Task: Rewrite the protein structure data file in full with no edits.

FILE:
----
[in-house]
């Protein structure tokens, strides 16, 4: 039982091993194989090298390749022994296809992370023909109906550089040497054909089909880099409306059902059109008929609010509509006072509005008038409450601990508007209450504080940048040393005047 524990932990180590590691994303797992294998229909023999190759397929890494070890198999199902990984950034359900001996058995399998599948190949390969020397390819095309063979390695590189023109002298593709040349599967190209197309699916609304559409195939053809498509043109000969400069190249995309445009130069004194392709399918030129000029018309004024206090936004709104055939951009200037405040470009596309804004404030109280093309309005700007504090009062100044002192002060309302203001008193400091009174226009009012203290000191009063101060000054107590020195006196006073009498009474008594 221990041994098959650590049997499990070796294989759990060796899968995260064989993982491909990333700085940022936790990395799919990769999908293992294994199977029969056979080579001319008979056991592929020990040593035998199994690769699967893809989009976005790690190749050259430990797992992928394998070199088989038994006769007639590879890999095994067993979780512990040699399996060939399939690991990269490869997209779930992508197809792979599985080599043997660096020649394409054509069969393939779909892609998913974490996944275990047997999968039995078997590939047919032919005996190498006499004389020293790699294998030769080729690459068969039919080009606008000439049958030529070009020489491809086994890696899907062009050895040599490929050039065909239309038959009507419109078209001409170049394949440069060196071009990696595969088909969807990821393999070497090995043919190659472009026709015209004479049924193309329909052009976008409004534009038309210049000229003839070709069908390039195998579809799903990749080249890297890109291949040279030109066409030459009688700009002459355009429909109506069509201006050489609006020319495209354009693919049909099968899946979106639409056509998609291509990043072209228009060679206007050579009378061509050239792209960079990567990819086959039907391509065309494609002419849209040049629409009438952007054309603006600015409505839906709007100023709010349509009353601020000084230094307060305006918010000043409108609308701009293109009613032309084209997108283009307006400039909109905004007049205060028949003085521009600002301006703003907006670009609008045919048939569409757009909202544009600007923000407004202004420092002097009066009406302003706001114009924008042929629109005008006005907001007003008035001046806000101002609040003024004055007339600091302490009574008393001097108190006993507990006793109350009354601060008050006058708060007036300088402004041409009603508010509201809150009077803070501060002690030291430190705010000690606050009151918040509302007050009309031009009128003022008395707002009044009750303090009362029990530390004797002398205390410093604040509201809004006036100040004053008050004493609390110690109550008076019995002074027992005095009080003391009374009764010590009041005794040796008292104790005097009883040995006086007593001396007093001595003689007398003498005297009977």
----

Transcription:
[in-house]
């Protein structure tokens, strides 16, 4: 039982091993194989090298390749022994296809992370023909109906550089040497054909089909880099409306059902059109008929609010509509006072509005008038409450601990508007209450504080940048040393005047 524990932990180590590691994303797992294998229909023999190759397929890494070890198999199902990984950034359900001996058995399998599948190949390969020397390819095309063979390695590189023109002298593709040349599967190209197309699916609304559409195939053809498509043109000969400069190249995309445009130069004194392709399918030129000029018309004024206090936004709104055939951009200037405040470009596309804004404030109280093309309005700007504090009062100044002192002060309302203001008193400091009174226009009012203290000191009063101060000054107590020195006196006073009498009474008594 221990041994098959650590049997499990070796294989759990060796899968995260064989993982491909990333700085940022936790990395799919990769999908293992294994199977029969056979080579001319008979056991592929020990040593035998199994690769699967893809989009976005790690190749050259430990797992992928394998070199088989038994006769007639590879890999095994067993979780512990040699399996060939399939690991990269490869997209779930992508197809792979599985080599043997660096020649394409054509069969393939779909892609998913974490996944275990047997999968039995078997590939047919032919005996190498006499004389020293790699294998030769080729690459068969039919080009606008000439049958030529070009020489491809086994890696899907062009050895040599490929050039065909239309038959009507419109078209001409170049394949440069060196071009990696595969088909969807990821393999070497090995043919190659472009026709015209004479049924193309329909052009976008409004534009038309210049000229003839070709069908390039195998579809799903990749080249890297890109291949040279030109066409030459009688700009002459355009429909109506069509201006050489609006020319495209354009693919049909099968899946979106639409056509998609291509990043072209228009060679206007050579009378061509050239792209960079990567990819086959039907391509065309494609002419849209040049629409009438952007054309603006600015409505839906709007100023709010349509009353601020000084230094307060305006918010000043409108609308701009293109009613032309084209997108283009307006400039909109905004007049205060028949003085521009600002301006703003907006670009609008045919048939569409757009909202544009600007923000407004202004420092002097009066009406302003706001114009924008042929629109005008006005907001007003008035001046806000101002609040003024004055007339600091302490009574008393001097108190006993507990006793109350009354601060008050006058708060007036300088402004041409009603508010509201809150009077803070501060002690030291430190705010000690606050009151918040509302007050009309031009009128003022008395707002009044009750303090009362029990530390004797002398205390410093604040509201809004006036100040004053008050004493609390110690109550008076019995002074027992005095009080003391009374009764010590009041005794040796008292104790005097009883040995006086007593001396007093001595003689007398003498005297009977």